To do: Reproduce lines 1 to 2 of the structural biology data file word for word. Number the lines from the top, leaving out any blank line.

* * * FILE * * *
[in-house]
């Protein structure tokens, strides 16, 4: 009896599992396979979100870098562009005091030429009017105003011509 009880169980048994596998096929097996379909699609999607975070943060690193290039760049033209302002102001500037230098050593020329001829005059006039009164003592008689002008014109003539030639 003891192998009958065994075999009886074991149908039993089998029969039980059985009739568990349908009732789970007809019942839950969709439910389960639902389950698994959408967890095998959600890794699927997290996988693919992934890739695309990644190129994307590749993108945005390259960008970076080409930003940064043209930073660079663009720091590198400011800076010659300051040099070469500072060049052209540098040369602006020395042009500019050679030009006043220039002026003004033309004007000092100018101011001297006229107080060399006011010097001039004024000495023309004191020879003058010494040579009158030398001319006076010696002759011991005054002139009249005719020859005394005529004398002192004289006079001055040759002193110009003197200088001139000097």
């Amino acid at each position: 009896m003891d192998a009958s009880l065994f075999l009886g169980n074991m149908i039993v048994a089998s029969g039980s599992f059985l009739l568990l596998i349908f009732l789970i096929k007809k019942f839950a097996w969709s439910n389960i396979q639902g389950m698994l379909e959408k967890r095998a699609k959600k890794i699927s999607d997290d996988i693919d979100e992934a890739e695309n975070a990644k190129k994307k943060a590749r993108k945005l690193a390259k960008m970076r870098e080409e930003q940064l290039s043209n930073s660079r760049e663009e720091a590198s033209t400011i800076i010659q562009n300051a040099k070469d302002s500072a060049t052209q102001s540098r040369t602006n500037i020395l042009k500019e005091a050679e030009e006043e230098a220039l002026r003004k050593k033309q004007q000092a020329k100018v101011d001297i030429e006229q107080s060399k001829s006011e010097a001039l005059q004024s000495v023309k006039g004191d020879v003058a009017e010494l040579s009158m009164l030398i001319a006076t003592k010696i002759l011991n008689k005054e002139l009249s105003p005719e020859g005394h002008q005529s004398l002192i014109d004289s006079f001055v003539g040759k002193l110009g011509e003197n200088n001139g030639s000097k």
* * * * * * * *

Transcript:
[in-house]
């Protein structure tokens, strides 16, 4: 009896599992396979979100870098562009005091030429009017105003011509 009880169980048994596998096929097996379909699609999607975070943060690193290039760049033209302002102001500037230098050593020329001829005059006039009164003592008689002008014109003539030639 003891192998009958065994075999009886074991149908039993089998029969039980059985009739568990349908009732789970007809019942839950969709439910389960639902389950698994959408967890095998959600890794699927997290996988693919992934890739695309990644190129994307590749993108945005390259960008970076080409930003940064043209930073660079663009720091590198400011800076010659300051040099070469500072060049052209540098040369602006020395042009500019050679030009006043220039002026003004033309004007000092100018101011001297006229107080060399006011010097001039004024000495023309004191020879003058010494040579009158030398001319006076010696002759011991005054002139009249005719020859005394005529004398002192004289006079001055040759002193110009003197200088001139000097």